Can a mediation be a success without an agreement?



Often I’m asked how many of the mediations I do are successful – and I struggle to answer. Why? Because it depends on how you define success.


Of course the simplistic definition would say that if the people involved are able to sign a written agreement then that is a success, and if they can’t then it is not. I can’t agree with this and here’s why. To be able to decide if the mediation is successful we need to understand what our objective is in having it in the first place. If the objective is to sign an agreement then the simplistic definition would be correct. In my view though this is not the objective. The purpose, as I see it, is to bring the people together to have a conversation and find a way forward. If they can achieve that but don’t sign an agreement then I’d still see that as a success.


Let me give you an example to explain. I mediated a case where a team member, let’s call her Jane, had an issue with her manager and had raised a grievance. Jane’s grievance had not been upheld and she subsequently went on long term sickness absence due to stress as she could not face working with the manager. Jane wanted to move departments but this was not an option and she had been offered a settlement agreement but had not accepted it. She was intending to appeal the grievance but took the mediation option. The mediation gave the two of them the opportunity to have a full and tough conversation about what had happened. The manager was willing to work with Jane but Jane had got to the point where this was not an option for her. She decided during the mediation that she would change her mind and opt to leave. Was this a failure? Not at all, they both had the chance to share their thoughts and Jane in particular felt that she’d had the opportunity to have her say and the discussion with the manager had helped her realise it was time to move on. The conversation gave her closure on the situation, she felt better and both were able to go forward, albeit by not working together.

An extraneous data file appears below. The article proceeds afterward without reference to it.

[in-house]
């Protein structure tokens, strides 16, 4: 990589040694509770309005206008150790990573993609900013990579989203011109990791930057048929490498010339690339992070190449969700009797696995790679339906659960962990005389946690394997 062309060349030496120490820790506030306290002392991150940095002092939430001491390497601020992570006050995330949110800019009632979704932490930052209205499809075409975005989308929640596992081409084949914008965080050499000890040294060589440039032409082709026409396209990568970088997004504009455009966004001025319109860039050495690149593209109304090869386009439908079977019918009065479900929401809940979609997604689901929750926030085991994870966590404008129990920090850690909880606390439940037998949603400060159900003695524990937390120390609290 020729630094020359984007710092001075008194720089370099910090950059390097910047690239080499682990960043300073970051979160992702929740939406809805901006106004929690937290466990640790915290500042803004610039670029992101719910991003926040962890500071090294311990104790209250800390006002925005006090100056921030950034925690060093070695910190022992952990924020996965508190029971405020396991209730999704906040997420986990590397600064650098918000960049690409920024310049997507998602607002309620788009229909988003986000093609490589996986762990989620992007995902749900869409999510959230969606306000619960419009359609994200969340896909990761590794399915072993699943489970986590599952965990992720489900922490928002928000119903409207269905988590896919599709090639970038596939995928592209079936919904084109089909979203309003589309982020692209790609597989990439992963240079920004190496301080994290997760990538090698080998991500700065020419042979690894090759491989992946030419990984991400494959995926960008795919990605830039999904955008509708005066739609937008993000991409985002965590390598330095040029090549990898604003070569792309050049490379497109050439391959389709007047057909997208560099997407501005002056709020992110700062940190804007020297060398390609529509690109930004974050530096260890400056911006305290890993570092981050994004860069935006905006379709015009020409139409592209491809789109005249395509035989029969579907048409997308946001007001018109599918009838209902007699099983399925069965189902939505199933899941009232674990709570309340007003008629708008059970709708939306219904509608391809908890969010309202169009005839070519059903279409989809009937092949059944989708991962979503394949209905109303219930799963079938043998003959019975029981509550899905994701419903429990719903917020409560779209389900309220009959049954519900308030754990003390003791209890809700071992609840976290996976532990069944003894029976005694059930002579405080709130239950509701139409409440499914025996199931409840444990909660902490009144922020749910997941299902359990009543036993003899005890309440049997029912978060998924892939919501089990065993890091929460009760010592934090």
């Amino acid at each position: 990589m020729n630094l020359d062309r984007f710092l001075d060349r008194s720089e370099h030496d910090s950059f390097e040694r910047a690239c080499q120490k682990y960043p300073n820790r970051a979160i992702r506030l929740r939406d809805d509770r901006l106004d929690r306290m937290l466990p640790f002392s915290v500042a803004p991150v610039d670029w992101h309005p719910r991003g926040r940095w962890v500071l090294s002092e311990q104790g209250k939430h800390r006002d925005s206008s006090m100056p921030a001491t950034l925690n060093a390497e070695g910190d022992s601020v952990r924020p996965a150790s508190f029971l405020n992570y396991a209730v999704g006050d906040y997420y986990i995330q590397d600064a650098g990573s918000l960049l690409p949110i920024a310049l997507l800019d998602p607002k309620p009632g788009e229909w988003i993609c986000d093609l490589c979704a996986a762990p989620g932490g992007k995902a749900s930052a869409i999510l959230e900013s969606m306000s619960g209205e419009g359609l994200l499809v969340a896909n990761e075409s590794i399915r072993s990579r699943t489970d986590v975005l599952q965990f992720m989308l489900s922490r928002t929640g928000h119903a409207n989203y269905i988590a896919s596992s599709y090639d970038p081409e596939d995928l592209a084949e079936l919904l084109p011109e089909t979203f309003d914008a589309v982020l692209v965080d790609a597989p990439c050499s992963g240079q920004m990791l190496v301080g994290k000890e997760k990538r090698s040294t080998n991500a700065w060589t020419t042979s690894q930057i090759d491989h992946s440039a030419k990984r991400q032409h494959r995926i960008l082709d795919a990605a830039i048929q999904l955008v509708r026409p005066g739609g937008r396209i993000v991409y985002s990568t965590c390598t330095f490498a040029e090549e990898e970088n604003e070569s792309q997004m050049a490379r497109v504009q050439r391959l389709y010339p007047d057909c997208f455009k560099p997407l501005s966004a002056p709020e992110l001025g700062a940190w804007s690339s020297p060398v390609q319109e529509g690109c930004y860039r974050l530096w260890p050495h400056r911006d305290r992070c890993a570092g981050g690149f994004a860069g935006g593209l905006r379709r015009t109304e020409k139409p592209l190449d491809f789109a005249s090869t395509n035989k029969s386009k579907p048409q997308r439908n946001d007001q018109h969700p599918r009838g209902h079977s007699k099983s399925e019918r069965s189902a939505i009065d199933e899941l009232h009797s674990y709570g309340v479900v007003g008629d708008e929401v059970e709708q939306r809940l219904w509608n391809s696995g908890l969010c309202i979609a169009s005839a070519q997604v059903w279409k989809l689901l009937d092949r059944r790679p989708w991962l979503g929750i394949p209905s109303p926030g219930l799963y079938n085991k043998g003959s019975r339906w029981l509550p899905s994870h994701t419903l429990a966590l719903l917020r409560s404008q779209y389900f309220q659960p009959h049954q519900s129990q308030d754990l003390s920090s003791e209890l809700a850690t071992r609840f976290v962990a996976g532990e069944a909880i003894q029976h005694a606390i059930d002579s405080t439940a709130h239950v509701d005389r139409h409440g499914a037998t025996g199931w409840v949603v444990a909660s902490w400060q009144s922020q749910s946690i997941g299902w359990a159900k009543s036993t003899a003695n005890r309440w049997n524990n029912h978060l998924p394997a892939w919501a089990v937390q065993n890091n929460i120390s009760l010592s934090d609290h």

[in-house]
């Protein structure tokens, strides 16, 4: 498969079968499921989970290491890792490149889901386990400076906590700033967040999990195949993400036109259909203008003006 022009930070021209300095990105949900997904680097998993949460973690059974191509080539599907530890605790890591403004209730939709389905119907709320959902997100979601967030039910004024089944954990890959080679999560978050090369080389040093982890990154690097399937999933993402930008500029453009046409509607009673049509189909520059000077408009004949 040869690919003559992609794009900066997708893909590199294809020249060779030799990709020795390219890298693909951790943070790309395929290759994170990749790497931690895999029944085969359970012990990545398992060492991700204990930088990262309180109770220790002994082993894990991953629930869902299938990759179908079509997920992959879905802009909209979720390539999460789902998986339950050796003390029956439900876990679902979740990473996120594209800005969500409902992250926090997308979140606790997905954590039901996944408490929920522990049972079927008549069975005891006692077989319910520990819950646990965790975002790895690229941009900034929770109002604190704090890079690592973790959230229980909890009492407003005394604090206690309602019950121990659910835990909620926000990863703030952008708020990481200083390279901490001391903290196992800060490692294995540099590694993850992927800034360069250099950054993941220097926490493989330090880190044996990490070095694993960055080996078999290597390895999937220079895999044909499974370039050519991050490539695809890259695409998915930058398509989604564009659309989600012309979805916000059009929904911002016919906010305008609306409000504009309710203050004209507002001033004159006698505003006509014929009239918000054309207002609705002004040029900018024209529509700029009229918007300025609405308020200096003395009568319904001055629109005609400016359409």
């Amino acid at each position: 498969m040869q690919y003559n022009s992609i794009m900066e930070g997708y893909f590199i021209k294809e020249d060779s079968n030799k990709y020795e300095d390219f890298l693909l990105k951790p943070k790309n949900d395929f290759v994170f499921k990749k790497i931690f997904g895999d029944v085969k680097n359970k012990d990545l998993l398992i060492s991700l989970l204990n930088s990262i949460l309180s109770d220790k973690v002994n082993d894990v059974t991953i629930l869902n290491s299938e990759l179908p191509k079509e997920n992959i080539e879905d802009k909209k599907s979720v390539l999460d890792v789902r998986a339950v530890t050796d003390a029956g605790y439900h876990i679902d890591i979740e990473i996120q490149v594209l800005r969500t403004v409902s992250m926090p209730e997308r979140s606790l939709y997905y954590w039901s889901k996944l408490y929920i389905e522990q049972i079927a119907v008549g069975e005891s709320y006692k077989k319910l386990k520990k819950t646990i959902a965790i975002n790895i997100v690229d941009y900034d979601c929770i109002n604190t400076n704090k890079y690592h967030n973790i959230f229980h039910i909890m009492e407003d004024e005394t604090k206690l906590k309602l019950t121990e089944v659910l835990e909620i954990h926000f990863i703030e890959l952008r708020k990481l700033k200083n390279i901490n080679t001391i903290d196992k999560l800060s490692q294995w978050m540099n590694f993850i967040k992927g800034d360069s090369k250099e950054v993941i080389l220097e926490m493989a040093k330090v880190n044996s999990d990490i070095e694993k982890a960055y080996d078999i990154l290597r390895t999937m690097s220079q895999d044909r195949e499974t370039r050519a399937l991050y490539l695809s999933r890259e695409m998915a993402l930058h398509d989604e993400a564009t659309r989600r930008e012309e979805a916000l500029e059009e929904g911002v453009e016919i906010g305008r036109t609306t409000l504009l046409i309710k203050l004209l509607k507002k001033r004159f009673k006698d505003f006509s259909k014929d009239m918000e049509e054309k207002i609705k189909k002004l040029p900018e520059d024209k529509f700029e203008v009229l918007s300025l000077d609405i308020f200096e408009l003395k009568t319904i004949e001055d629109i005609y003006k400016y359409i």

In this example there is no agreement as the participants went their separate ways. But I could also envisage a situation where people agree to work together and don’t need an agreement. The key is that they are using mediation as communication between them has failed. Through mediation they are able to re-establish communication and address those issues which previously it had not been possible to discuss. In that way they have a positive outcome.

So why do you need an agreement at all? Despite what I’ve said above, I would still very much recommend getting a written agreement for the following reasons:


• It captures clearly and specifically what each person has agreed so there can be no misinterpretation or confusion later on about what the outcome is
• It can be used to refer back to when those involved want to review progress against what they said they would do
• It can be shared with a line manager and / or HR in case further support is needed as they go forward
• Finally, and most importantly, signing a written agreement is a clear demonstration both to themselves and each other that they are committing to this and that they are drawing a line under the past and agreeing to move forward. In other words, the psychological commitment is at least as, if not more, important than the written commitment.


To answer my own question in the title – yes, a mediation can be a success without an agreement, but in a successful mediation the outcome is normally more robust and sustainable if there is a written agreement.